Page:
a woman sitting on the ground next to a white horse

#21: When a speech is like quicksand

Bob Ewing
June 18, 2021
a woman sitting on the ground next to a white horse

Talking Big Ideas.

“Great is the art of beginning, but greater is the art of ending.”
~ Henry Wadsworth Longfellow

I’ve spent the past month working with an executive on an upcoming keynote presentation.

After pulling together and organizing all the content, we practiced his speech several times. On our most recent run-through, I was delighted by how well he did. His opening words were powerful and captured my attention. His stories held it firm for the next 28 minutes.

And then, mid-sentence, he went blank.

He stood there silent. After a moment he got flustered and tossed his arms up in the air. He completely forgot his closing. Thankfully, it was just a practice session!

I see botched endings all the time. Otherwise confident leaders that find themselves stumbling into a non-close with words like “um, I guess that’s everything” or “well, now I’m probably over on time and just rambling so I’ll shut up” or “so that’s all I’ve got here.”

Rather than land the plane with a flourish, they sputter to an awkward stop. Speechwriter Richard Dowis nailed it when he wrote, “A speech is like quicksand: it’s a lot easier to get into than get out of.”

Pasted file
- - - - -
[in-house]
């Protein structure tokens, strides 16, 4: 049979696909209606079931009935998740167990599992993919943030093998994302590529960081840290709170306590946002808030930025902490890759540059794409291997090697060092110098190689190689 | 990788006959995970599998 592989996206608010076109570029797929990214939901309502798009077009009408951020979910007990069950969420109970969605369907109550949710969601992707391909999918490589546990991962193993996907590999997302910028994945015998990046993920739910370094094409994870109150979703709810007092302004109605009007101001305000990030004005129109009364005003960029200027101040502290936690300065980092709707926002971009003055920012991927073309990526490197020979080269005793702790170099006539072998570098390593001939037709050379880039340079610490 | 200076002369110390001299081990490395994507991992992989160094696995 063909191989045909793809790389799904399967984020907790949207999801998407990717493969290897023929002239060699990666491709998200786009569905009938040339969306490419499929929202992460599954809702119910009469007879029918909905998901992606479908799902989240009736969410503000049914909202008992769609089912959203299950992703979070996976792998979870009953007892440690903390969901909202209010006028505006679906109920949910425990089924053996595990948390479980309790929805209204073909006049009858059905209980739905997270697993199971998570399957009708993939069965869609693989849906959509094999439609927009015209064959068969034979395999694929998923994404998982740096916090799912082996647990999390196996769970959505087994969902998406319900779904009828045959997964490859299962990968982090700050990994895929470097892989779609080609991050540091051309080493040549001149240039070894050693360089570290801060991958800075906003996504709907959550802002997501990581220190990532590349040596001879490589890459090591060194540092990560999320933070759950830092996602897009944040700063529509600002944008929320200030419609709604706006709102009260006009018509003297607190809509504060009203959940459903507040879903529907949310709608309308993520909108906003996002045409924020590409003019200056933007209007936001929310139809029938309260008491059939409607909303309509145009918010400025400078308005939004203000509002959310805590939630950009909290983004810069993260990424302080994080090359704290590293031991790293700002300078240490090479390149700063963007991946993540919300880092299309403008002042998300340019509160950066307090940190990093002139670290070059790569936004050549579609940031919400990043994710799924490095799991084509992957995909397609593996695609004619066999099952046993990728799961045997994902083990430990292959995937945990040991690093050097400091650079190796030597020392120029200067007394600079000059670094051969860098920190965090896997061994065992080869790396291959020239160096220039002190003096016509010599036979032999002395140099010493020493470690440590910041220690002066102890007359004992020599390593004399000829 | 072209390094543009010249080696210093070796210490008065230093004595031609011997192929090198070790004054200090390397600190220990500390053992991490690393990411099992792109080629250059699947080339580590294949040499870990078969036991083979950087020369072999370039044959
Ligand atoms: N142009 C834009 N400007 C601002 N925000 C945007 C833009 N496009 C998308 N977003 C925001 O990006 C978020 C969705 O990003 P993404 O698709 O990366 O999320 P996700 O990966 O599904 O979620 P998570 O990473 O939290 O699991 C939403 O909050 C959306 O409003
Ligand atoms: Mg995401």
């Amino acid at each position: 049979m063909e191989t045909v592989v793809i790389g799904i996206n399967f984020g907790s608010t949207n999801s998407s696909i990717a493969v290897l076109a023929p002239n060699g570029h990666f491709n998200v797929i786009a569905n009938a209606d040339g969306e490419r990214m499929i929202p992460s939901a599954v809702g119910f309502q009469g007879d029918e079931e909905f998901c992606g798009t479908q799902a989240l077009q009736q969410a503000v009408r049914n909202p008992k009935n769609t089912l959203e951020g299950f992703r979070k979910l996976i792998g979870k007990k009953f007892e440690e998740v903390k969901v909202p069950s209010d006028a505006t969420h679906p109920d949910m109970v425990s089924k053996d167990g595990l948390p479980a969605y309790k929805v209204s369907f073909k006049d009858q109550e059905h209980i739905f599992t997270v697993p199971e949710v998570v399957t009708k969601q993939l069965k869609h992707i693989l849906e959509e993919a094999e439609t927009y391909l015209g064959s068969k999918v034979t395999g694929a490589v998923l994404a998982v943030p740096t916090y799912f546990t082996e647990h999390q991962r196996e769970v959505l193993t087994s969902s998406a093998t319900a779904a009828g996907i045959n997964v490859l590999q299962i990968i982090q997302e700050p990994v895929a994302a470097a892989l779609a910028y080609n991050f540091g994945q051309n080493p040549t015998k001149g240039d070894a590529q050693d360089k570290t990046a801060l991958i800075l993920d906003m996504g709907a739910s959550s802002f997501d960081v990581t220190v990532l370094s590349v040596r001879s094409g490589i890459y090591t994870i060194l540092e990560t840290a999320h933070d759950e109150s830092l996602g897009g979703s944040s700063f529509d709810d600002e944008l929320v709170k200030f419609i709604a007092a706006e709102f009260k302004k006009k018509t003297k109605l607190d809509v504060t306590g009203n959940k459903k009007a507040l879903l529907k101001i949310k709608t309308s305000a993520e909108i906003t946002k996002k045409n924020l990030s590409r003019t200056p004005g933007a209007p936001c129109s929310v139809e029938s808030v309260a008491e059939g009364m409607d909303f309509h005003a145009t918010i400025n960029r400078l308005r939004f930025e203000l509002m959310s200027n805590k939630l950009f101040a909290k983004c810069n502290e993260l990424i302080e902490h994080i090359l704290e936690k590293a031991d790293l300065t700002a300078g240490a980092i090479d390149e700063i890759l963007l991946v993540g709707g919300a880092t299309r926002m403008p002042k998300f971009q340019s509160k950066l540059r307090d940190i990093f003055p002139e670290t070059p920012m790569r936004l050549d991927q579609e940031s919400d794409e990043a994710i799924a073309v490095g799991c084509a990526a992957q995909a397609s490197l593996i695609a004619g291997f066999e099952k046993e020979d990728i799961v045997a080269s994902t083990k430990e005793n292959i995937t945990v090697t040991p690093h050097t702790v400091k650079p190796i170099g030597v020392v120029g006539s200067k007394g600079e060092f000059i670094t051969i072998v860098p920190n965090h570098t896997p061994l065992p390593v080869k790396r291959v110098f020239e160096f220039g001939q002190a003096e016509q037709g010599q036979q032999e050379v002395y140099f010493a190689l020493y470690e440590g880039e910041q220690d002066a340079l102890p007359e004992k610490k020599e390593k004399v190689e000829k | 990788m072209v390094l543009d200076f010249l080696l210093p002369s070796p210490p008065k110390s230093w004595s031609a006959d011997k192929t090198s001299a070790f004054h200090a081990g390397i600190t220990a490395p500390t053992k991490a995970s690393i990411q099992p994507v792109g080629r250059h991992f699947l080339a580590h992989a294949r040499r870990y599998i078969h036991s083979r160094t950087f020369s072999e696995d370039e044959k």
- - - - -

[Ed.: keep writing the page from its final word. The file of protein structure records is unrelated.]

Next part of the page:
We tend to prepare and practice our opening words, our key themes and ideas, and the stories we share. The ending often gets the short end of the stick.

And yet it may be the most important part.

What we say at the end is what our audience remembers most. It’s the lasting impression we leave lingering inside their heads and hearts.

Thankfully, my client still has plenty of time to hone his ending. But most people don’t prepare as thoroughly as he does. Many of them end up getting stuck in the quicksand.



Quicksand will try to pull you under. Be prepared so you avoid this fate.

Think of a presentation or conversation you have coming up. It could be delivering a speech, sharing updates at a meeting, or your next chat with a spouse or supervisor. Take five minutes today and practice just your closing. Be clear on what you want to say at the end. Craft it so you will leave the impression you want.


Every ending to every speech has one vital job. We’ll discuss this, and show a few examples, next week.

At some point in our lives, we’ve all been pulled under the quicksand. My goal is that, from this moment forward, it never happens to you again.

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